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How Soon Will The New-Look Blazers Be Competitive?

The Blazers will definitely compete this season, in one sense of the word at least. Study up on some of the biggest turnarounds in recent NBA history and vote on when the Blazers will be playoff-relevant once more.

Even Carrie Brownstein wants to know what Neil Olshey is up to.
Even Carrie Brownstein wants to know what Neil Olshey is up to.
Craig Mitchelldyer-USA TODAY Sports

With last year’s starting lineup scattered to the four corners of the map (literally), it appears the 2015-16 Portland Trailblazers will almost certainly be a lottery team. Fans are starting to come to terms with the fact that 25 wins are a possibility, and may even be secretly (or not so secretly) hoping for something around that number (#sucklemons4bensimmons?). At the very least, there is a lot to look forward to for the true hoopshead in seeing how this new assemblage of young talent shakes out.

And that’s not to speak of the intrigue of what will be ever-present trade chatter with a bunch of shiny new chips in hand.

While General Manager Neil Olshey has been the focal point of a good deal of consternation of late, he has previously set a precedent for being able to being able to turn around a team in relatively short order. The Blazers needed only two years to return to the playoffs after bottoming out in 2011-2012. He also oversaw an impressive one-season turnaround in Los Angeles, as the Clippers went from a .390 winning percentage in 2011-2012 to a .606 clip the next year, buoyed largely by the acquisition of Chris Paul for a package of players.

The Blazers’ roster at present is in much better shape than the average rebuilding team, with SEVEN recent lottery picks who are still considered to have room to grow (Chris Kaman would be an eighth, if 2003 counts as recent for you, and if you look at the way he can grow as mentor). Throw in Allen Crabbe, Mason Plumlee, Tim Frazier and Pat Connaughton, and you have a whole heap of potential to work with.

Not to get ahead of ourselves—there should be a fun season ahead of us—but everyone has to be wondering at least a little bit about how long it will it take for the Blazers to get back to playoff relevance. Given the merits of their current roster, is it possible that they are back in the playoffs in 2016-17? Let’s take a look at a few of the bigger one-year turnarounds in recent history, and how they were pulled off:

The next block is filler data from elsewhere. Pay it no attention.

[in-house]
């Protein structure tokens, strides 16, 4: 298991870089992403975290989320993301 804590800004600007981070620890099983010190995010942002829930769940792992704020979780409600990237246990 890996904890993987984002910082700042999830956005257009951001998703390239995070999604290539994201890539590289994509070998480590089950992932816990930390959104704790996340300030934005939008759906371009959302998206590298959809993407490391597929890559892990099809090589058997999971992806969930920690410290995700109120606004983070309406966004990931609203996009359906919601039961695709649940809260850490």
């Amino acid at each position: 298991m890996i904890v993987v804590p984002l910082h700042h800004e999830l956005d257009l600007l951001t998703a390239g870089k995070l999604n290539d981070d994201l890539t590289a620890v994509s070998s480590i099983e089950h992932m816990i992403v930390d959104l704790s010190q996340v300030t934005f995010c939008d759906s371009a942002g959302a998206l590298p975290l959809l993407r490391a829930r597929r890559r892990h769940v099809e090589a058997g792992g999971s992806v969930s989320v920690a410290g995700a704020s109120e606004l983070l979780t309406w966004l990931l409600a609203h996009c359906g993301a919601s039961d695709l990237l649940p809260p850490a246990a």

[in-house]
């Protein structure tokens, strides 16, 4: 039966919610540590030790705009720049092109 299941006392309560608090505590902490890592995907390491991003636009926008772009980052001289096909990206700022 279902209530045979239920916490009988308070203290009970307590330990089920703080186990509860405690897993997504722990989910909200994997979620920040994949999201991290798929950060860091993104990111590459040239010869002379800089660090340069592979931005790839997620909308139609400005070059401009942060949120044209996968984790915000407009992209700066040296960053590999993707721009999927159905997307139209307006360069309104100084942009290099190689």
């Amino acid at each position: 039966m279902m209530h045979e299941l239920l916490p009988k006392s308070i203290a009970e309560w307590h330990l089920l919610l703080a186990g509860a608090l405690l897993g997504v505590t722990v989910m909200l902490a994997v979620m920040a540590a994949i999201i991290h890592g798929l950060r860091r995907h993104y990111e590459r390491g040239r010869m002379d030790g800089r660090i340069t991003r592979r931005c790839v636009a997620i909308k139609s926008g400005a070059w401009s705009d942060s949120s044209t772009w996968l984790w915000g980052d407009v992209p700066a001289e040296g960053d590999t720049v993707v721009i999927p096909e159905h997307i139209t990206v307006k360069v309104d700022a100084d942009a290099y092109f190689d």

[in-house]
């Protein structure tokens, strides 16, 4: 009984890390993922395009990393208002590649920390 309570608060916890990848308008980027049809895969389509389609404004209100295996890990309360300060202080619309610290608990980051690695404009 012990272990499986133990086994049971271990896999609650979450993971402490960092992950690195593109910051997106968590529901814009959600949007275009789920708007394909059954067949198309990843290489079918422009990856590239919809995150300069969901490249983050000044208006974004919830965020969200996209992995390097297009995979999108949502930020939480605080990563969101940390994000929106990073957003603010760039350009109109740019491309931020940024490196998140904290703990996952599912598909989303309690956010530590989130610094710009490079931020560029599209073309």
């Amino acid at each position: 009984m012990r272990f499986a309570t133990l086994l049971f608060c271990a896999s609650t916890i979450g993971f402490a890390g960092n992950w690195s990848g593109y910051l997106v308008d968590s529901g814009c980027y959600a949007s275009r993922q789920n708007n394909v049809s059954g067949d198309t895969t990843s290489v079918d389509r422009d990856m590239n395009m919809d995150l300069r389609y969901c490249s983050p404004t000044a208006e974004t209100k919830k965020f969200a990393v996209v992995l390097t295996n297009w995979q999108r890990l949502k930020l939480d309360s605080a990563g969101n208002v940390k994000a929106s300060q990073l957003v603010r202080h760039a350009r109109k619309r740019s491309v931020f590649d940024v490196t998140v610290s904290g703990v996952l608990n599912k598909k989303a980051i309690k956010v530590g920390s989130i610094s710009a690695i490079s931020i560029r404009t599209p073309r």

2001-02 New Jersey Nets

Win total increase from previous year: +26

Key Roster Move: Acquired Jason Kidd and Chris Dudley from Phoenix for Stephon Marbury, Johnny Newman, and Soumaila Samake.

The Nets had a young core with a number of guys just hitting their prime; Kidd turned out to be the missing ingredient, leading them all the way to the NBA Finals. Outside of Kidd, six of eight players who appeared in at least 60 games fell in the age range of 21-27: Richard Jefferson (21), Jason Collins (23), Kenyon Martin (24), Todd MacCollough (26), Keith Van Horn (26), and Kerry Kittles (27).

Of course, the East back then is no comparison to the West now, but you can still see how the Nets roster (lots of athletic guys and a couple of shooters) compares favorably with the current Blazers. After a year of internal development, could the addition of a single top-flight player be enough to push the Blazers back to contention?

2007-08 Boston Celtics

Win total increase from previous year: +42, the largest in NBA history

Key Roster Moves: Acquired Ray Allen and Glen Davis from Seattle for Jeff Green, Wally Szczerbiak, Delonte West, and a 2008 2nd round pick (Trent Plaisted); Acquired Kevin Garnett for Ryan Gomes, Gerald Green, Al Jefferson, Theo Ratliff, Sebastian Telfair, and two 2009 1st round picks (Wayne Ellington and Johnny Flynn).

Going from last in a weak division one year to an NBA championship the next was the direct result of two ambitious mega-trades of youth for future Hall-of-Famers. While not an overly deep team, the ‘Big Three’ of Garnett, Allen, and Paul Pierce had a supporting cast including young contributors Rajon Rondo (21), Tony Allen (26), Kendrick Perkins (23), Glen Davis (22), and Leon Powe (24). The biggest stumbling block to such game-changing trades for Portland is that their next non-lottery 1st round pick may go to Denver (from the Aaron Afflalo deal), and they may not have a 2nd round pick to offer until 2021.

2009-10 Oklahoma City Thunder

Win total increase from previous year: +27

Key Roster Moves: Drafted James Harden (1st round, 3rd pick); acquired Thabo Sefolosha from Chicago for a 2009 first round pick (Taj Gibson); debuted Serge Ibaka (2008 draft pick).